Is this an accurate portrayal of American women? Absolutely not. Does this continue our cultural ideology that thin, white, blonde women are the beauty elite? Yes.
Which tangents into race. I don’t pretend to be an expert within the sticky world of race and media, so these comments will be quite brief. But it is important to mention this within the context of Buddhism, a religion that originated in Asia and whose majority adherents are Asian. True, putting an Asian on the cover meditating or being “mindful” would have created a stir as well — “You can be Buddhist and white!” — but my tip-toe into the racial issues of this cover involve the bougie-ness of modern Buddhism. Meditation retreats are expensive and, as many social media-ers pointed out, mostly white. Because only affluent white people would be crazy enough to leave their cushy life, shell out $10,000,temporarily take retreat in an “impoverished” country, and meditate on other people’s “suffering.” [Yes, many retreats are domestic, but these international retreats exist and are quite popular]. Perhaps I’m being reductionalist here. Again, I’m no expert; just an angry white girl who studied Buddhism in graduate school.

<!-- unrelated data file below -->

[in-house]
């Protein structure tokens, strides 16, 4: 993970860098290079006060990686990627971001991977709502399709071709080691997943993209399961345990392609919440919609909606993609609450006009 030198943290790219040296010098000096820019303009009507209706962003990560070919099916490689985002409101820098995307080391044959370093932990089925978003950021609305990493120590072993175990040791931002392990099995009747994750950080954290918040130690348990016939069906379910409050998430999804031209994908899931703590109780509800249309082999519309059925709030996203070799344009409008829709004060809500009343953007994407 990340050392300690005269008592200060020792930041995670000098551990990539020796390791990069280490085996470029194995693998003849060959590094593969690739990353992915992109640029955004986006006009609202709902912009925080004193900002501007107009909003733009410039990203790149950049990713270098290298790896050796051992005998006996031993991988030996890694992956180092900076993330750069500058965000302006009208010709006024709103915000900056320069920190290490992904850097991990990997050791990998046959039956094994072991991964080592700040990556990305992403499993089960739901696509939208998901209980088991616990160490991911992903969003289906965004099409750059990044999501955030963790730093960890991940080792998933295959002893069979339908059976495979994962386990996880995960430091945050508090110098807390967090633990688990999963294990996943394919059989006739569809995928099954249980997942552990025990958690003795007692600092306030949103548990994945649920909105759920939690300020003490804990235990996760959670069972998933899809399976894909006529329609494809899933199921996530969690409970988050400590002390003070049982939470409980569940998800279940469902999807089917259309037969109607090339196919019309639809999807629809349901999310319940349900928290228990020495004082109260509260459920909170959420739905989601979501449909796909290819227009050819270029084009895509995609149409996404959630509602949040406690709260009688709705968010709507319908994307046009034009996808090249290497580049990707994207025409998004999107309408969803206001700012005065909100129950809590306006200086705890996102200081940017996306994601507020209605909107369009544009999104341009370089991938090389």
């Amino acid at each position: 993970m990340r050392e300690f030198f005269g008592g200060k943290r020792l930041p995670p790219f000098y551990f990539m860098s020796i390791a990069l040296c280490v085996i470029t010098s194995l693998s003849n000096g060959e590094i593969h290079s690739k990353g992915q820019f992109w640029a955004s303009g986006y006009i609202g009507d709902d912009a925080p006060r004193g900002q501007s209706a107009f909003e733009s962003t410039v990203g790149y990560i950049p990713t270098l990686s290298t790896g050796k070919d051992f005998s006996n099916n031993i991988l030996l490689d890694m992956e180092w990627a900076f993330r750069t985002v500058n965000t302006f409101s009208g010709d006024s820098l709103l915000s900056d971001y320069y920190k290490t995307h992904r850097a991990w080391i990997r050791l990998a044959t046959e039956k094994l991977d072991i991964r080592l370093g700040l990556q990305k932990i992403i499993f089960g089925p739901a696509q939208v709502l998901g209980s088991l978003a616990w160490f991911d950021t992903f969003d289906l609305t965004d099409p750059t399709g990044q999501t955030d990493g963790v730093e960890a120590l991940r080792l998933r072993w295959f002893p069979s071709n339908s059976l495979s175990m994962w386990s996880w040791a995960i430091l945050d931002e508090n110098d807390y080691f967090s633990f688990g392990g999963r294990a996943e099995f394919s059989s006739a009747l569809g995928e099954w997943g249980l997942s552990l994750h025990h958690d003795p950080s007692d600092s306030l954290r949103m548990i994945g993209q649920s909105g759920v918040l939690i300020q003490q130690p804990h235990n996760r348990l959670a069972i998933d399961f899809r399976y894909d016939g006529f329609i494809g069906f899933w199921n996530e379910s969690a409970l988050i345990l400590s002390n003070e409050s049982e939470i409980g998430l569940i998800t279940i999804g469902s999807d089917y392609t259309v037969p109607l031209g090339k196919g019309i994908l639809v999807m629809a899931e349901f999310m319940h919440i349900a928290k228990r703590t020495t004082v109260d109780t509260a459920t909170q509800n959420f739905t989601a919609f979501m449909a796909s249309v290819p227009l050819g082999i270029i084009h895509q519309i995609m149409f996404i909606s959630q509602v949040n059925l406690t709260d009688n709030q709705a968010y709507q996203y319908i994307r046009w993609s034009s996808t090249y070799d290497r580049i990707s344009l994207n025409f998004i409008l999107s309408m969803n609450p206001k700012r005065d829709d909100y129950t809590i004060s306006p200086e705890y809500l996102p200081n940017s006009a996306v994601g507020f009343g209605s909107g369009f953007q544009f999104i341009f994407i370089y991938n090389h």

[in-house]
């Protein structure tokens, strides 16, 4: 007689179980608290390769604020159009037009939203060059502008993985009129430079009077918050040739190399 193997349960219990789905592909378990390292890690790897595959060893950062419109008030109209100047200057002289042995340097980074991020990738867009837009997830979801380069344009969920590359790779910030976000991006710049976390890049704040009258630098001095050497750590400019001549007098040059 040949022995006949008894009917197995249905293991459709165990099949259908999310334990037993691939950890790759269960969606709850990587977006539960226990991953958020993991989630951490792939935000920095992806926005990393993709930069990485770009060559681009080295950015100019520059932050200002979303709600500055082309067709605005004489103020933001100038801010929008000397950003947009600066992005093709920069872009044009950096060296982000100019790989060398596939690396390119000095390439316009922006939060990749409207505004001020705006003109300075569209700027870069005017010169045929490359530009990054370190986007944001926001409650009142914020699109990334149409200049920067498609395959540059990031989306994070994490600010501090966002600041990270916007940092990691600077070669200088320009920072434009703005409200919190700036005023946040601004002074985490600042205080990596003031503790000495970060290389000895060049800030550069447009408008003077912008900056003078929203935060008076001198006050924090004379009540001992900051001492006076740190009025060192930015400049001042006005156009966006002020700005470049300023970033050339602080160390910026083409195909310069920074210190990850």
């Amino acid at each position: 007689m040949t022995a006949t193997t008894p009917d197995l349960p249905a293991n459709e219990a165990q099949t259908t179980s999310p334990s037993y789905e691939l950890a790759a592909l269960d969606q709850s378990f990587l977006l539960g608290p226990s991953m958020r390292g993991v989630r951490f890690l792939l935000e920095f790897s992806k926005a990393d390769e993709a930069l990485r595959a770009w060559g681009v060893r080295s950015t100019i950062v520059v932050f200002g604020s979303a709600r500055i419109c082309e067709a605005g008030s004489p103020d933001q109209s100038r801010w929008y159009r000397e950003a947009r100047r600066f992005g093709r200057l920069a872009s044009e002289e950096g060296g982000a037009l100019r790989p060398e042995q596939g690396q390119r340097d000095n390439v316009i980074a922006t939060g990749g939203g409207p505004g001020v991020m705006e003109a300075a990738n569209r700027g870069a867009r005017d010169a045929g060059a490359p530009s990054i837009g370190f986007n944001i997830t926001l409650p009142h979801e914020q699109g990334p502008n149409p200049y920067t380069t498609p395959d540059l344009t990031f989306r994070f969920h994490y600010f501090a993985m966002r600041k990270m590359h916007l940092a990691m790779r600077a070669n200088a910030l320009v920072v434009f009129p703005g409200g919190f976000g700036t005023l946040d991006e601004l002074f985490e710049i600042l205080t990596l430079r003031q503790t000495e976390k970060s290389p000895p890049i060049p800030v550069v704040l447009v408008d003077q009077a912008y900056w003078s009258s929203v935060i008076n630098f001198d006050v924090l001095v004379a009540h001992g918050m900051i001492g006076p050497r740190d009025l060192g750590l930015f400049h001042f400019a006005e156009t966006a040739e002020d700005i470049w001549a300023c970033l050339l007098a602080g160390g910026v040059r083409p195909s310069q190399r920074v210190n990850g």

But here, TIME is smart. They’re selling Buddhism to a crowd that thinks they need to buy it. Beliefnet has a great little summary on the divide of “ethnic” and “elite” [read: "immigrant" vs. "adapter," "Asian" vs. "American"] in American Buddhism. The “elite” are craving those mindfulness books, those meditation tapes, and those month-long retreats, perhaps because they feel like they need to catch up intellectually on a religion they converted to, or simply because they think it’s a fun hobby. “Ethnic” Asian Buddhists aren’t going to buy into TIME’s “Mindfulness Revolution,” probably because they were brought up with the religion and hear their grandparents talk about it enough.
And perhaps those who are Buddhist-born (as opposed to converted to Buddhists) laugh as they watch a millions-old religious tradition morph into something that can fit into your pocket. In Western modernity, Buddhism has become something that you can fit into your life, not something you shape your life around. There is no commitment, no hierarchy, no community — all that was lost in transition. This new definition of Buddhism is perfect for those who want to dabble around spiritually without fully committing to a set of moral or ethical rules. The “nones,” if you will.
Lastly, it is interesting — and sad, for this writer — to see that the face and narrative of mindfulness and Buddhism in America hasn’t changed in the last decade. For our culture at this time, Buddhism is something we can pick apart and apply at will. It is a way of being spiritual but not religious. I’ve heard too many people call Buddhism a “philosophy, not a religion” than I care to admit. These two covers, taken at surface-newstand-value, reveal that when it comes to mindfulness & Buddhism in America, you’re not getting the whole story.
I suppose the question is, then, do you want the whole story?